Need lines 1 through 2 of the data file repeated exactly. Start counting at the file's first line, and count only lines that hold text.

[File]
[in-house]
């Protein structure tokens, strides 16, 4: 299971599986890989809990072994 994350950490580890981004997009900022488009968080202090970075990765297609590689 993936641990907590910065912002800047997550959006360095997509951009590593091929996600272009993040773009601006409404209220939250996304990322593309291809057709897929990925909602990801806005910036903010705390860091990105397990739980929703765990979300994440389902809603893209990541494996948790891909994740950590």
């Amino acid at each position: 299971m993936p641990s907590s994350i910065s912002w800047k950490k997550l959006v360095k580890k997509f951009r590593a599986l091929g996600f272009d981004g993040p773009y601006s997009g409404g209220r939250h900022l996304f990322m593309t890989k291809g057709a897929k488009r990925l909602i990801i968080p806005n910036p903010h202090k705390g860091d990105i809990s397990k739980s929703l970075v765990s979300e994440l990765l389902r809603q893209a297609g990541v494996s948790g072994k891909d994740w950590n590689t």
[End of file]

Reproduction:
[in-house]
């Protein structure tokens, strides 16, 4: 299971599986890989809990072994 994350950490580890981004997009900022488009968080202090970075990765297609590689 993936641990907590910065912002800047997550959006360095997509951009590593091929996600272009993040773009601006409404209220939250996304990322593309291809057709897929990925909602990801806005910036903010705390860091990105397990739980929703765990979300994440389902809603893209990541494996948790891909994740950590």